A Wimbledon woman has turned her life around after a terrifying cancer diagnosis, going from being a party girl who stayed out all night to becoming a ‘happiness ninja’ wellbeing coach and spiritual leader.
Saskia Lightstar, 47, was diagnosed with cancer in 2013 when she was 39.
She was living in South Africa when a routine mammogram found a lump. She was told it was benign, and went to get it removed.
She said: “When I went to get it removed, the surgeon said ‘I have no problem with the benign tumour, I’m just worried about the cancerous one next to it’.
“That was the first I knew of it. It was also in my lymph nodes. It felt like I got hit by a train.”
Saskia had 15 rounds of chemotherapy, three months of radiotherapy and a mastectomy, removing all of the lymph nodes under her arm.
“When I was told I had cancer, I switched into survival mode and just did whatever I had to not to die,” she said.
“Then, when I finished treatment, although I looked the same, everything else about me felt different.
“Physically I was starting to heal, but mentally and emotionally I was struggling with the trauma and a sense of loss.
“What I didn’t realise was that during cancer treatment I had transformed into someone else.”
Before cancer, Saskia was a self-described ‘airhead party girl’ who suffered from low self-esteem and an eating disorder for 15 years.
She said: “I was this vacuous rock ‘n’ roll chick who was all about designer clothes and hair and boobs – ironic when I ended up losing them both.
“I partied all night, but I hated myself. There was no joy in my life, although I was very good at faking it.”
Having survived cancer, Saskia felt like a different person. She had lost the things that she believed defined her beauty and self-worth, forcing her to find happiness elsewhere.
When she finished her treatment in late 2014, her doctor told her: “You can go back to normal now.”
Saskia said: “Trying to go back to the person you were before cancer makes no sense.
“Instead we need to get to know the person we’ve become as a consequence of the trauma we’ve been through.
“Most people – doctors included – seem to think the cancer journey ends when the treatment does, but that’s when many people struggle the most.
“That’s the time when the severity of what they’ve been through really hits them, and all the fears and painful emotions come rushing to the surface.”
‘I was in a dark place’
In the aftermath of cancer, Saskia was stuck wrestling with the fear that she was ‘damaged’, that the best days of her life were over and that her cancer would return.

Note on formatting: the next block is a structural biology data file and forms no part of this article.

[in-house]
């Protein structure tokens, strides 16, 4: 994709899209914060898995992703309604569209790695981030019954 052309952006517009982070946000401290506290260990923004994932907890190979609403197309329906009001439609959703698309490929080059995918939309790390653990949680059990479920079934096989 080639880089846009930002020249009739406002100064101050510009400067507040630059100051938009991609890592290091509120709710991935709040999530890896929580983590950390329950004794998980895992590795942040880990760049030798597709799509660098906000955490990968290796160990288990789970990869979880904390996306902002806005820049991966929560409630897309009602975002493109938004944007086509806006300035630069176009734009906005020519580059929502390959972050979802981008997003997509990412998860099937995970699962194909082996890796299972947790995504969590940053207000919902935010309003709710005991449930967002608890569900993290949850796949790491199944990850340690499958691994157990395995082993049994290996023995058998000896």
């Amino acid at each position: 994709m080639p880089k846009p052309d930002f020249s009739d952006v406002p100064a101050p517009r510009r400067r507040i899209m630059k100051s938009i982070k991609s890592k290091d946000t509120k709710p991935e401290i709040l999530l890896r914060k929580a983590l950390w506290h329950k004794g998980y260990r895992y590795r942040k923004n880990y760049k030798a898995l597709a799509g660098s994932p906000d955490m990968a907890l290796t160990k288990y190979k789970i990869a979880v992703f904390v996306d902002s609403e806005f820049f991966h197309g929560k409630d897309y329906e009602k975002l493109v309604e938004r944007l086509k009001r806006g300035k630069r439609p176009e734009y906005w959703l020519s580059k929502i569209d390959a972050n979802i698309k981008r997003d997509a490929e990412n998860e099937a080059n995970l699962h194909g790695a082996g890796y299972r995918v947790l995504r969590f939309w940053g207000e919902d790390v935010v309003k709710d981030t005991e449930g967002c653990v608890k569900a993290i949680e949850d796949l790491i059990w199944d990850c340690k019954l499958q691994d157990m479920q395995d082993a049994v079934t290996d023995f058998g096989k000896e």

Her marriage fell apart, her business failed, she had moved back to the UK and was at rock bottom.
She said: “I was in a dark place, a deep depression. I tried to end my life – I took an overdose.”
Saskia decided she needed to find a way to find happiness. She began exploring spirituality and wellbeing, slowly but surely changing her life.
Her book, The Cancer Misfit, is a guide to navigating life after treatment.
She said: “This book is for all those people who have finished their treatment and find themselves physically healed but emotionally shattered.
“It’s a life-raft for the for the next part of the journey. I don’t want people thinking the best part of their life was before their diagnosis.
“I’m proof that doesn’t have to be the case.
“I’ve never been happier and I feel my purpose now is to help others find their happiness too – not just those who have had cancer, but anyone who has been through any kind of trauma.”
A second chance
Saskia feels that in her recovery from cancer and depression she has been given a second chance in life.
She said: “I want to make the most of it. That includes helping to raise awareness and funds.
“It’s because of improvements in treatment that I’m still here.
“I hate to think about research being slowed down and what that could mean for people like me in the years to come.”
This World Cancer Day, on Thursday (February 4), Saskia is asking people to show solidarity and generosity by donating to Cancer Research UK or wearing a ‘Unity’ wristband.
Lynn Daly, Cancer Research UK spokesperson for London, said: “Covid-19 has hit us hard, so we’re grateful to Saskia for helping underline the stark reality of the current situation.
“Our research has played a role in developing eight of the world’s top 10 cancer drugs and we’re working every day to find new ways to prevent, diagnose and treat the disease. But we can’t do it alone.
“By donating for World Cancer Day, people will be funding world-class research to help more people survive. Together, we will beat cancer.”